The Diocese of Parramatta has its own Mercy logo to link in with the resources that will be used across the Jubilee Year.
In order to have a symbol that could be applied to a lot of uses and printed in different ways, it was decided to design a simple logo, but one that contained plenty of meaning. And so, it picks up on key lines, shapes and concepts from both the Diocesan crest and the Jubilee logo from the Vatican.
There are a number of design features to highlight from the Diocesan Mercy logo:
It is presented within an almond shape called a mandorla (Italian for almond). If you Google mandorla religious pictures you’ll immediately see things such as Christ depicted within an almond shape. It’s an ancient concept representing the union of two circles, or more specifically, the place of intersection of seeming opposites. In Christian art, Christ has often been shown in the mandorla as this place of reconciliation and the union of heaven and earth. In the Year of Mercy, in our place of the Diocese of Parramatta, we are called to live this union as receivers and sharers of Christ’s mercy.
We are called to be agents of reconciling, enriching mercy for the world around us. The opening words of Pope Francis’ background document about the Jubilee are: Christ is the face of the Father’s mercy. And we are the face of Christ, hence the caption on the logo; mercy has a face!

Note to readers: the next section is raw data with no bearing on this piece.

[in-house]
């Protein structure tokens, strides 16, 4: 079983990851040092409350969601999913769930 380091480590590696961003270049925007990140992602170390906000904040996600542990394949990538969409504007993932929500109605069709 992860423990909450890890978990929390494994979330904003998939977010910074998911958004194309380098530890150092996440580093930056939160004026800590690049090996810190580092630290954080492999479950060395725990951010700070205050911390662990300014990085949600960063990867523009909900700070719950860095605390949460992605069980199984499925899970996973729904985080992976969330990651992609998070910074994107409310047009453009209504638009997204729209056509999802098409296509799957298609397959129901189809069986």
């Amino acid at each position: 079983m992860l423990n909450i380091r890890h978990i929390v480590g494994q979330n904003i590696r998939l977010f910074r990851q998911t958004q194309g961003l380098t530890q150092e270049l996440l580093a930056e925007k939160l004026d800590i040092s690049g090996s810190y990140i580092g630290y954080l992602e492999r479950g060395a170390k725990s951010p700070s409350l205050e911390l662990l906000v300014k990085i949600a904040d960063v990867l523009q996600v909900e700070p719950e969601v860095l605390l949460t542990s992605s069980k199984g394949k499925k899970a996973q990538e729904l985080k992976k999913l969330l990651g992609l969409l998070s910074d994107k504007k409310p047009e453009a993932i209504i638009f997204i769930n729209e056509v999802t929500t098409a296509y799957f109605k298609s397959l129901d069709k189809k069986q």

Did you know…
The triangles on the Diocesan crest represent the ancient mountains bounding the diocese and the squiggles represent our local rivers? And so on the Mercy logo you’ll see the mountains with the three rivers (Parramatta, Nepean and Hawkesbury) cutting through the foreground of the Cumberland Plain.
Also notice the heart shape, formed by the outline of faces. These mirror the faces in the universal logo. In this place, the Diocese of Parramatta, the heart of grace of the cross forms us as a people, receivers of mercy, to be mercy’s face! And so the faces forming the heart are ours and they are the faces of those with whom we share God’s mercy. With our faces placed over the landforms, we are reminded that God has asked us to be stewards also of the wider creation of which we are part. In this wider creation, Pope Francis spoke of the earth in his recent encyclical as itself being amongst the most abandoned and maltreated of our poor.